Monday, July 2, 2007

National Aboriginal Day (June 29, 2007) and Climate Change

While native protesters were blockading the 401 to bring attention to government-violated land claim treaties, several hundred kindred souls met at Queen's Park to commemorate the day and to call for social and environmental justice.

Several native elders spoke with eloquence, and at least one included mention of the need for a massive reduction of consumption and shift toward renewable energy sources. The speaker told us she had given up her car and personal computer, and enjoined us to do the same.

The fact is that aboriginal peoples have lived sustainably for millennia and most still do. We can learn a lot from them. Eco-theologian Thomas Berry makes this point in his book The Great Work (1999):
" . . . we have begun to recognize both how little we really understand these peoples and how much we need the wisdom of their traditions.

" . . . the Indian peoples of this continent do possess, it seems, an indestructible psychic formation that will remain into an indefinite future. They have held on to dimensions of their ancient wisdom traditions of which European Americans have had little or no knowledge.

"As the year pass it becomes ever more clear that dialogue with native peoples here and throughout the world is urgently needed to provide the human community with models of a more integral human presence to the Earth."
The Aboriginal Day protesters retired to the U of T campus for a BBQ hosted by Students for Social Justice, followed by some wonderful song and speeches and a community circle and drumming.

Several speakers mentioned the environment, an issue intimately linked to the native rights. Yours truly had an opportunity to bring attention to the problem of the provincial government's plans to dump radioactive waste on aboriginal lands without environmental assessments or public consultations -- an issue first brought to our attention by environmental lawyer Sarah Dover, who works for Greenpeace.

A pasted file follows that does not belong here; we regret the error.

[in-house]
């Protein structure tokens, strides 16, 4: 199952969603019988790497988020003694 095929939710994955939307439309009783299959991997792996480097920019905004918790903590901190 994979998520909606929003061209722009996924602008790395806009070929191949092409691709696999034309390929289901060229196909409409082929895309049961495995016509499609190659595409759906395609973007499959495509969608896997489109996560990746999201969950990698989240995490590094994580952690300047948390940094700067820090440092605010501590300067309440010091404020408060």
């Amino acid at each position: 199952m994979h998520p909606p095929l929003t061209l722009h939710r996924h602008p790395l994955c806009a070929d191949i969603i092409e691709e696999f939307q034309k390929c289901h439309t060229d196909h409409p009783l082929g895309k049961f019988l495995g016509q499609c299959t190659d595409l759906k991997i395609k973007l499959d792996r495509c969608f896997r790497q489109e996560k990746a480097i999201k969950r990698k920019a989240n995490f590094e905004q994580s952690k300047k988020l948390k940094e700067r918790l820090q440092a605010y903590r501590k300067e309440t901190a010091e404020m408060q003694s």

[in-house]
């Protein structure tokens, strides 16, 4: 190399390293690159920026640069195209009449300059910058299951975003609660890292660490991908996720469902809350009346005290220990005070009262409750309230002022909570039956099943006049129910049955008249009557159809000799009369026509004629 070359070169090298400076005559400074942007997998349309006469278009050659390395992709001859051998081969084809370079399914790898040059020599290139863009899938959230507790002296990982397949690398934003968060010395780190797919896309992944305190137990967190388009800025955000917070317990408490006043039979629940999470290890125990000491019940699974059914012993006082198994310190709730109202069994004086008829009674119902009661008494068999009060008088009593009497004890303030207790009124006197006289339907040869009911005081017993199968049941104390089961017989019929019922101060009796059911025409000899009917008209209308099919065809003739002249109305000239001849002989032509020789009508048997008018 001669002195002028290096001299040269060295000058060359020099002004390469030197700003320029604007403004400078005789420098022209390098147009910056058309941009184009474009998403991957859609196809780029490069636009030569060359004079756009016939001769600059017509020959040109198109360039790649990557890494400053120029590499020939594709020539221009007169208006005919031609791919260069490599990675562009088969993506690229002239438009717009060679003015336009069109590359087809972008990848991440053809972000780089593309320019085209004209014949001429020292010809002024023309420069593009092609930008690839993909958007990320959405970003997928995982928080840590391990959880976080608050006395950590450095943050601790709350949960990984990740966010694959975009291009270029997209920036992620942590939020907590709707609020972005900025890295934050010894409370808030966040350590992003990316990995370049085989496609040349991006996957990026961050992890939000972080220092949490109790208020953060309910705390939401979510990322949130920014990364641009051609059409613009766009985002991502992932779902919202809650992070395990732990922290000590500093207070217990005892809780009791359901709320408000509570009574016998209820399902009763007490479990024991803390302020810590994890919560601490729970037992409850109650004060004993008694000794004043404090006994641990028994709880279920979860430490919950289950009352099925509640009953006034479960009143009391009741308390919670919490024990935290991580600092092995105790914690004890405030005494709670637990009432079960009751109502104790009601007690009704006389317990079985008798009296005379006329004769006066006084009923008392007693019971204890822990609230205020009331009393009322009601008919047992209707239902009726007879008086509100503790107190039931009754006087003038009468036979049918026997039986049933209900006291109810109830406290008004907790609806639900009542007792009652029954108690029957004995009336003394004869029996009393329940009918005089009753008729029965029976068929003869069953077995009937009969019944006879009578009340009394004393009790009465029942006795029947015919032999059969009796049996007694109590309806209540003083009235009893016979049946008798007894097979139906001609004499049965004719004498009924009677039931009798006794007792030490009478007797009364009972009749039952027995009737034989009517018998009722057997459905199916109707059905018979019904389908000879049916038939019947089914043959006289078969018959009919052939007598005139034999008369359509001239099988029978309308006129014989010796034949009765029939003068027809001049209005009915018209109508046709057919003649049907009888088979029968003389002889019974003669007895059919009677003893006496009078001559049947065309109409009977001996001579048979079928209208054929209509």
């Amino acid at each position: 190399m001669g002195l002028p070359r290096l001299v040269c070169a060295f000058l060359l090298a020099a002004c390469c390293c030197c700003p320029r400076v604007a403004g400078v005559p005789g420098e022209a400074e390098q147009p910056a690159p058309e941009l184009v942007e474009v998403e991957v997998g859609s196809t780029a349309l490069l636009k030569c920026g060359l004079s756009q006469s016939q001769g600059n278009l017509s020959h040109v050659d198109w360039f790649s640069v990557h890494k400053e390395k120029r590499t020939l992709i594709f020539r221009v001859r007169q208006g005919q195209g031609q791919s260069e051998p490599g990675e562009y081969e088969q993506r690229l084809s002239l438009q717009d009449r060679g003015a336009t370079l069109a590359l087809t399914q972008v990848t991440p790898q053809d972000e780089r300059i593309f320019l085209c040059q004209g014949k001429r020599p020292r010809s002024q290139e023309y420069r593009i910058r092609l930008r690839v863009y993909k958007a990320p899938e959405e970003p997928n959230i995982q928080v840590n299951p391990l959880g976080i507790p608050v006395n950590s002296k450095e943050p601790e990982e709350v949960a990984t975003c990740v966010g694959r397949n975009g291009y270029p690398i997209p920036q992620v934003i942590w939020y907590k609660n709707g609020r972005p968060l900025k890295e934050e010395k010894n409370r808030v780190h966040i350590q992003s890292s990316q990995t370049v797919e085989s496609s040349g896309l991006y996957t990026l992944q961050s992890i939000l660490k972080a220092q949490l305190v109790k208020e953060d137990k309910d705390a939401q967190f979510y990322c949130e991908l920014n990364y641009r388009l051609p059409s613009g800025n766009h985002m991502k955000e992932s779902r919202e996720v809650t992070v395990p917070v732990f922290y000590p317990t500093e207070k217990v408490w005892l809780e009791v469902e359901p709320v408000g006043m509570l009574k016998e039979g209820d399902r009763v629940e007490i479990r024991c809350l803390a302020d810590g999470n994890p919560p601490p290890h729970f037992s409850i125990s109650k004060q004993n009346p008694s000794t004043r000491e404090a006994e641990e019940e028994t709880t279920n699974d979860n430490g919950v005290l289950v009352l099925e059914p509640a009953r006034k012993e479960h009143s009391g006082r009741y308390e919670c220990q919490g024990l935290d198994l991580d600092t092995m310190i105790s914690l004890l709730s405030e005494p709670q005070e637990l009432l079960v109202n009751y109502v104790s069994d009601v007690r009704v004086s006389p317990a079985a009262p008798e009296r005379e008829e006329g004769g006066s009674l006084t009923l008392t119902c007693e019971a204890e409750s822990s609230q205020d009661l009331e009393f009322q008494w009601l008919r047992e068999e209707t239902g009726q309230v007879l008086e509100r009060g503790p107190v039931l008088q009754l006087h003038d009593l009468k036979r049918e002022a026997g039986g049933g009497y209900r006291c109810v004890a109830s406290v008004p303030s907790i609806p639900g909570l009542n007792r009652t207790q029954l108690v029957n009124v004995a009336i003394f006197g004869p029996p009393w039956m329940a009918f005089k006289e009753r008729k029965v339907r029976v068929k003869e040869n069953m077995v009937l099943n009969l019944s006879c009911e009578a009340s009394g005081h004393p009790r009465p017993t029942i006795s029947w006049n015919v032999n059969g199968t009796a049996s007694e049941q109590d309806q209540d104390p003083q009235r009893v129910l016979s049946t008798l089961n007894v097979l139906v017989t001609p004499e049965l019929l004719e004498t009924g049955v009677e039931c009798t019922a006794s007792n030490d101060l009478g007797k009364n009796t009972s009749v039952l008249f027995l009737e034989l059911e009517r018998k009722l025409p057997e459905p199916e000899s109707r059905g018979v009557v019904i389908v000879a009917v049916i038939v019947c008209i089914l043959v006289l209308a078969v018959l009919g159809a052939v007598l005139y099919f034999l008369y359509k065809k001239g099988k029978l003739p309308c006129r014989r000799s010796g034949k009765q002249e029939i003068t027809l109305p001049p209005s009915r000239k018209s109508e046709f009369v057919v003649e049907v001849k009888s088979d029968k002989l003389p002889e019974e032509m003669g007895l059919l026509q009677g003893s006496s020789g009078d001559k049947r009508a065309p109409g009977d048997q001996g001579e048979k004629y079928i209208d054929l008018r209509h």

The ethical case against dumping of radioactive toxins in any location is that they remain dangerous for tens of thousands of years, beyond a time when we can guarantee their safe disposal. Countless future generations will be poisoned because our society required cheap energy to power a wasteful lifestyle, when clean, safe renewable energy sources could have sufficed instead.

At the recent Power to Choose forum Dr. Rosin-Goldenberg spoke on the health hazards of tritium, a form of radioactive waste. The basic conclusion is that there is no safe level of radioactive waste; the only safe solution is not to produce it in the first place, which means rejecting nuclear power.

One lady told me that she lived near the Bruce Peninsula and the province had failed to consult the public or do environmental assessments regarding the newly proposed nuclear power plants to be built there, despite evidence of health problems in the region. This lack of public consultation on matter of great importance is an unfortunate hallmark of the current provincial government.

It should be evident that aboriginal wisdom and traditional knowledge -- which emphasizes a biocentric (Earth-centered) rather than anthrocentric (human-centered) world view -- would be beneficial for the planet, if adapted to the current situation.

The McGuinty government should not arrogantly dump toxic waste from our unsustainable way of living on to their land. And the Provincial and Federal governments should honour native land claim treaties made in the past, as the protesters have been asking for generations.

The climate crisis can be solved, but it requires a recognition of how wrong we have been to pollute the atmosphere and destroy the earth. Killing half the species on Earth and changing the natural enviroment so significantly that it endangers human civilization will certainly lead to a change in our thinking -- but everyone is fearful that it will be too little, too late.

So we don't have a lot of time to get it right, and this knowledge breeds impatience. Yet for those of us in the environmental movement who want immediate results, we should ponder the lesson of "seven generations": Aamjiwnaang resident Ron Plain says ‘I’ve been taught and my people have been taught to always be thinking seven generations ahead,’ Plain tells me. ‘Nothing is going to change in my lifetime. But this activity, this destruction of my community and my people, has occurred for the most part in less than seven generations, and it can be reversed in that time as well. That’s what keeps me going.’ (See Seven Generations Ahead)

For now, be active, learn from other cultures, work with and encourage young people, and "be the change that you wish to see in the world." Every act of good will bears fruit in time.

- Paul York

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